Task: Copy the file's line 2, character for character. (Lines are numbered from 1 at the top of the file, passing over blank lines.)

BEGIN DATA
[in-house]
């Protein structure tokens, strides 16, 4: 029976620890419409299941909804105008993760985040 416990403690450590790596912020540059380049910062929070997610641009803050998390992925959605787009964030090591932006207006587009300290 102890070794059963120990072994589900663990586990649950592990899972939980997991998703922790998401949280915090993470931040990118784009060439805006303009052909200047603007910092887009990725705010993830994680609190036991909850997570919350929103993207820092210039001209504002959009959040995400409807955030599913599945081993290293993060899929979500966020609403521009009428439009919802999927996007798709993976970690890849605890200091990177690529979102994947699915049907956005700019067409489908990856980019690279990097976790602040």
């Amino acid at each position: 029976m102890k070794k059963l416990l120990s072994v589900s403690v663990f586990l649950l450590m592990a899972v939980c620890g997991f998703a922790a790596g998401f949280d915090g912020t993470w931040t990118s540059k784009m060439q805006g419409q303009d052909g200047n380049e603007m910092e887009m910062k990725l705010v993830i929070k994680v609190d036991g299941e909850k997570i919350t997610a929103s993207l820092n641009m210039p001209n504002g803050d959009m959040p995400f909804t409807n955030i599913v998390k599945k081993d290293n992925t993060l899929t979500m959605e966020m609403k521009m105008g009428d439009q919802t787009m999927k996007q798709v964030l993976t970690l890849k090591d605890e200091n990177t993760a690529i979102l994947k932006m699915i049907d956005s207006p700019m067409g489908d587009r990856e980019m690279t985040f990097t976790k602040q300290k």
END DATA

């Protein structure tokens, strides 16, 4: 029976620890419409299941909804105008993760985040 416990403690450590790596912020540059380049910062929070997610641009803050998390992925959605787009964030090591932006207006587009300290 102890070794059963120990072994589900663990586990649950592990899972939980997991998703922790998401949280915090993470931040990118784009060439805006303009052909200047603007910092887009990725705010993830994680609190036991909850997570919350929103993207820092210039001209504002959009959040995400409807955030599913599945081993290293993060899929979500966020609403521009009428439009919802999927996007798709993976970690890849605890200091990177690529979102994947699915049907956005700019067409489908990856980019690279990097976790602040």